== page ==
New Data Reinforces Impact of Novartis' Gene Therapy on SMA
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Spinal muscular atrophy (SMA) is a rare, autosomal recessive neuromuscular disease. It causes progressive muscle weakness and paralysis and is typically observed shortly after birth. It is caused by bi-allelic mutations in the survival motor neuron 1 (SMN1) gene. Per the Orphanet Journal of Rare Diseases, the estimated incidence is 1 in 6,000 to 1 in 10,000 live births. There are four types, with Type 1 being the most severe. Most patients with Type 1 will die before the age of two if untreated.
Spinraza, the first to be approved, is dosed every four months for the rest of the patients’ lives. It currently costs $625,000 to $750,000 in the first year, then $375,000 every year afterwards. Evrysdi is priced on patient weight. For infants under 15 pounds, who are typically under two years of age, the annual price runs less than $100,000 and is capped at $340,000 annually, or 44 pounds. Both Spinraza and Evrysdi need to be taken throughout the life of the patient.
Novartis’ Zolgensma is a different situation, designed to be a one-time treatment. Most clinicians and researchers steer clear of the word “cure,” and the lifetime effectiveness of the gene therapy is largely unknown, but it appears promising. One catch is that the price is about $2.1 million for that single treatment.
Novartis released new data Monday from its Phase III SPR1NT trial that reinforces the benefits of Zolgensma. The company stated that the therapy “demonstrated that children with three copies of the SMN2 back-up gene who were treated presymptomatically achieved age-appropriate motor milestones, including standing and walking.”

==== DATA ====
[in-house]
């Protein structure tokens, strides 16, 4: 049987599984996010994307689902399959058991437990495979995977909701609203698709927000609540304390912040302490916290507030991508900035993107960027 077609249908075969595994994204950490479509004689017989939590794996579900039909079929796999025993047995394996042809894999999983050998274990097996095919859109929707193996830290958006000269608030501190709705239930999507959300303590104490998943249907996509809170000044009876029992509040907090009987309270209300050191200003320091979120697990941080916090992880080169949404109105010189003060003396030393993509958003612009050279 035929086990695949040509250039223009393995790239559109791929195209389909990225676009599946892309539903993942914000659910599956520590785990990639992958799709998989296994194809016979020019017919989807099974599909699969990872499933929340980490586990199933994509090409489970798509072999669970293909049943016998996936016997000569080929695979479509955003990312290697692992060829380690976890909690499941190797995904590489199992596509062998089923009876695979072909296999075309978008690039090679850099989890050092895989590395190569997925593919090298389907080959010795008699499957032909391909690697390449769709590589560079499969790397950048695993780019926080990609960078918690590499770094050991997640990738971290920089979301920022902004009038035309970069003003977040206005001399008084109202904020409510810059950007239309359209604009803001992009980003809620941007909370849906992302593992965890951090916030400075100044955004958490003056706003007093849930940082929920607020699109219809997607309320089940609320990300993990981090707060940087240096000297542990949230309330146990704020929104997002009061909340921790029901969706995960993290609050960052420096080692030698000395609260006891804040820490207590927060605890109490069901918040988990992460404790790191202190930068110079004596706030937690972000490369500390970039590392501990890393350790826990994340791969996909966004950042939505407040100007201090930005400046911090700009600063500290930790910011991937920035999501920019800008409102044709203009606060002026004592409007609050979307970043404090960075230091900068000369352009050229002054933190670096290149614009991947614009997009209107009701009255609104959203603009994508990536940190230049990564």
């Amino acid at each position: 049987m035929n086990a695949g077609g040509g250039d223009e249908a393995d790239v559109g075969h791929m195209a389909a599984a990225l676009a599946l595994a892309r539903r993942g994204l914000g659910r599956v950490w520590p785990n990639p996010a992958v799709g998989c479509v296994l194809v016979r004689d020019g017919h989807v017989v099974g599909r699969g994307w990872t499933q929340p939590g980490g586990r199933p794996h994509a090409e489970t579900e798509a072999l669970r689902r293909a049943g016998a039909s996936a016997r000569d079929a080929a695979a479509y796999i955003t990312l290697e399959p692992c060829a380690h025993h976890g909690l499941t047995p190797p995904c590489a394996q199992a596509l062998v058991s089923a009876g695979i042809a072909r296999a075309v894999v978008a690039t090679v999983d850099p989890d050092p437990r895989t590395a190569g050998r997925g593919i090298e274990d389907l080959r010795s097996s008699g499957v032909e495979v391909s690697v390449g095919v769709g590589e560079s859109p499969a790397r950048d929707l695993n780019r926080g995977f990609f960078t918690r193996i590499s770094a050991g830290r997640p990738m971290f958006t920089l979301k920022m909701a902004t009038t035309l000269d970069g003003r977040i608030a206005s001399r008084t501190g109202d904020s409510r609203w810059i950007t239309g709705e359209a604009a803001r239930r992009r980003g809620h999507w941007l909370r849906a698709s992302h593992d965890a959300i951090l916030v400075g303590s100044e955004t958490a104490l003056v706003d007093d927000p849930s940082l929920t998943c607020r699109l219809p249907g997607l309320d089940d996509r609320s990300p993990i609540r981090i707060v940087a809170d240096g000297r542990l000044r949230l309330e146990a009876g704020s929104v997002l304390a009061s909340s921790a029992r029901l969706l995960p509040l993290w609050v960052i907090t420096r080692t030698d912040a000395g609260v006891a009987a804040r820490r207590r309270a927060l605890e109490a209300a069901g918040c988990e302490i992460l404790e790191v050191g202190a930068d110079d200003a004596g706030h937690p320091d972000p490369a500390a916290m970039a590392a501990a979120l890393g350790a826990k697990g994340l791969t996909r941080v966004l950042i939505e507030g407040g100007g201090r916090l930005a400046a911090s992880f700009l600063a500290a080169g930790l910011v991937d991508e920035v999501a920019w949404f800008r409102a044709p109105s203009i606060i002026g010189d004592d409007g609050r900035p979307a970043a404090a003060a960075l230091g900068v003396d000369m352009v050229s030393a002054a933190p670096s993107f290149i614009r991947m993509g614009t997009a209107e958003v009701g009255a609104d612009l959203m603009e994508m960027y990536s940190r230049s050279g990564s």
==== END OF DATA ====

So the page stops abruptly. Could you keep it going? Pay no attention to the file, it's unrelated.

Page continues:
Additional posthoc analysis of three other studies, START, STR1VE-EU and STR1VE-US also found that children with SMA Type 1 hit or maintained important measurements of bulbar function after treatment, including ability to talk, swallow and eat and maintain airway protection.
“Results from SPR1NT again confirm the remarkable impact of Zolgensma for children at risk for SMA who are treated before the onset of symptoms,” said Dr. Kevin Strauss, M.D., medical director, Clinic for Special Children in Pennsylvania. “In sharp contrast to the natural course of SMA, children treated preemptively with Zolgensma are standing and walking, with few or no signs of neuromuscular disease. Many of these children achieve patterns of motor development indistinguishable from their healthy peers without SMA. These data clearly demonstrate the value of newborn screening for SMA, which is vital to affording children the earliest diagnosis and treatment to ensure the best possible outcomes.”
Despite their life-saving effectiveness, the therapies all have faced criticism over their price, particularly Zolgensma.
For example, U.S. Senators Bernie Sanders and Elizabeth Warren, with three others, accused AveXis, the company that originally developed Zolgensma before being acquired by Novartis, of “privilege and greed.”
For its part, Novartis defends the price of the gene therapy as a savings over the life of the child and says in terms of that median price and comparison to other diseases, is actually cost-effective.